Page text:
As ER Docs Adapt to EHRs, Concerns Emerge About Medical Errors

Mistakes can result from poor design, study finds

Spurred by the 2009 stimulus package and the 2010 Patient Protection and Affordable Care Act, the federal government has offered hospitals financial incentives to adopt electronic health records (EHRs), which are expected to add efficiency and reduce errors by linking physicians’ patient records, and by coordinating and tracking how care is delivered across the health care system. But in emergency rooms (ERs), where things can happen fast, this push sometimes sets up a technology mismatch that creates challenges that may not be evident in other parts of the hospital, according to an article posted on the Kaiser Health News (KHN) website.

In the ER, sneaker-clad doctors and nurses rush between patients, often juggling multiple cases. Verbal communication is paramount. Patients, even after being wheeled in by paramedics, can wait in a triage room for extended periods until a free nurse or physician arrives to find out what’s wrong. It’s a different style of medicine, and one that has resulted in a distinct workflow, according to the article.

As a result, the EHR programs in many ERs evolved independently of hospital-wide systems. Since those systems often aren’t compatible with the newer, more-comprehensive ones that hospitals are buying, they’re being phased out. While the new EHR models are more efficient, they may require adjustments for ER use.

“The way the systems are set up, it can actually predispose to higher error rates,” Dr. Jesse Pines, director of the Office for Clinical Practice Innovation at the George Washington University School of Medicine, told KHN.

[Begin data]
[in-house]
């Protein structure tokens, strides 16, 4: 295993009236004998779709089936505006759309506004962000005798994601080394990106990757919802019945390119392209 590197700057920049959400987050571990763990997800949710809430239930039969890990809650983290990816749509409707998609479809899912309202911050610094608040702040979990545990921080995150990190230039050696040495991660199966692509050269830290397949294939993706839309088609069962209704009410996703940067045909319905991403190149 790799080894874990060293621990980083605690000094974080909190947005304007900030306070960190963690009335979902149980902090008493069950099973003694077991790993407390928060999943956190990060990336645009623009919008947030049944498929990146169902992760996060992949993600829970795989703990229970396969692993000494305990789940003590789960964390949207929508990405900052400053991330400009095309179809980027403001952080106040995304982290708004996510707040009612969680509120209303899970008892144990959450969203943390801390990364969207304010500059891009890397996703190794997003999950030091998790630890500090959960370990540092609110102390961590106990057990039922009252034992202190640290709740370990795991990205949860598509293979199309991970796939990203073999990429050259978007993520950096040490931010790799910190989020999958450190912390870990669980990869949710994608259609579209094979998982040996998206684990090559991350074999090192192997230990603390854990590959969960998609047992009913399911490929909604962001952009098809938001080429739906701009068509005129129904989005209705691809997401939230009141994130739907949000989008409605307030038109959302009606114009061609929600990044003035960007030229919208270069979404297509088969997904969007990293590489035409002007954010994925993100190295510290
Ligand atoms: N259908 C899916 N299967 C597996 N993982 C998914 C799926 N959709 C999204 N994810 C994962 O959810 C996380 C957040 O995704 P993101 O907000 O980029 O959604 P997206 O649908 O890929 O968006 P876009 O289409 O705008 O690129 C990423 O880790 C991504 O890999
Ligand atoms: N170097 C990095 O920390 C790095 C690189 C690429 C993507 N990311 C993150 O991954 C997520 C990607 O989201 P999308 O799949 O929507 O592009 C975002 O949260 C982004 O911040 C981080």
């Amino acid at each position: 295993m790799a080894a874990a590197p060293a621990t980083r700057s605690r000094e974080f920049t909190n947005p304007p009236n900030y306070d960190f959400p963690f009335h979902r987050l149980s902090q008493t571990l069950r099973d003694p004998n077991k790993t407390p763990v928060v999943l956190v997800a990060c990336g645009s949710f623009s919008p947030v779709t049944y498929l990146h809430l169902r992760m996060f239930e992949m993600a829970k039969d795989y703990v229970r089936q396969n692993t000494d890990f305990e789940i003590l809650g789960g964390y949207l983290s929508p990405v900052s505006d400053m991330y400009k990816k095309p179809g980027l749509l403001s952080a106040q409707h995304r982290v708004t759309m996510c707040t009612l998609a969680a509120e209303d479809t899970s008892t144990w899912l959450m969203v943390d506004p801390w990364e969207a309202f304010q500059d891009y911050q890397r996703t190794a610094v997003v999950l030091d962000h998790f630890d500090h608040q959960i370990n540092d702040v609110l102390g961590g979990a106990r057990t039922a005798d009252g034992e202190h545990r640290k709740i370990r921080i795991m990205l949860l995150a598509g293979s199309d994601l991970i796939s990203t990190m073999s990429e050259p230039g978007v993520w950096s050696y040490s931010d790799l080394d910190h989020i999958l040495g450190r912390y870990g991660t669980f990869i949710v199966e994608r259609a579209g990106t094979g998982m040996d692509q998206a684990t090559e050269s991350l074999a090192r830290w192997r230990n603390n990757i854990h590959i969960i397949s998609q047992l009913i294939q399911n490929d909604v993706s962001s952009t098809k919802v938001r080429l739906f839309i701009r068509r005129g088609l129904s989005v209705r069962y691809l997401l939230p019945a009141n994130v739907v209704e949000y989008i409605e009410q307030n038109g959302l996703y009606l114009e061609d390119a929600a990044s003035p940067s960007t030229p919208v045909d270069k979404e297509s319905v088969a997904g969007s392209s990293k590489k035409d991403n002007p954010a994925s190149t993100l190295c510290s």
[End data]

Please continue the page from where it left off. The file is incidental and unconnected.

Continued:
In 2013, Pines, with other members of the American College of Emergency Physicians, found that mistakes in the ER—such as ordering the wrong medications or, because of confusing computer displays, missing key patient information—were common after the switch to EHR systems.

“A growing body of evidence suggests that many errors may be the result of poor design rather than user errors,” and this “can have a profound influence” on patients, the team’s report said.

The ER’s culture and pace can amplify the risks of human error that stem from an already less user-friendly system, according to the KHN article. Think of the emergency physician who, reaching the end of a hectic 12-hour shift, looks for the record of a patient he just examined. He types in the man’s last name, clicks, and writes medical instructions—not realizing that he’d accidentally pulled up the file of another patient with the same last name and similar age, who was admitted five minutes before.

EHR systems need to better account for potential human error, said Dr. Shawna Perry, an associate professor of emergency medicine at the University of Florida College of Medicine, Jacksonville.

Stories of such near misses in the ER are now common lore, she added. In one episode, an EHR system’s poor design, which made the appropriate medication dosage difficult to read, led to an instruction for a nurse to give a child a sedative 10 times the correct amount. The patient was unhurt, Perry said, but the incident demonstrates how a counterintuitive record can be dangerous.

“It was a simple slip of a cursor,” she said, questioning why the system would allow the drug to be available in that strength for a 44-pound child. “How did this software fail its users?”

In fairness, EHRs have resolved many safety concerns, Pines said. They’ve rendered obsolete issues such as misreading doctors’ handwriting. Moreover, accessing records is easier and faster, noted Dr. Dan Hampton, an emergency physician who works at Epic Systems, a major HER vendor.

But because doctors don’t decide what a hospital buys, designs often emphasize what administrators or technology officials want, Pines said. To understand ERs, designers must spend time in them, he said.

Source: Kaiser Health News(link is external); March 1, 2016.

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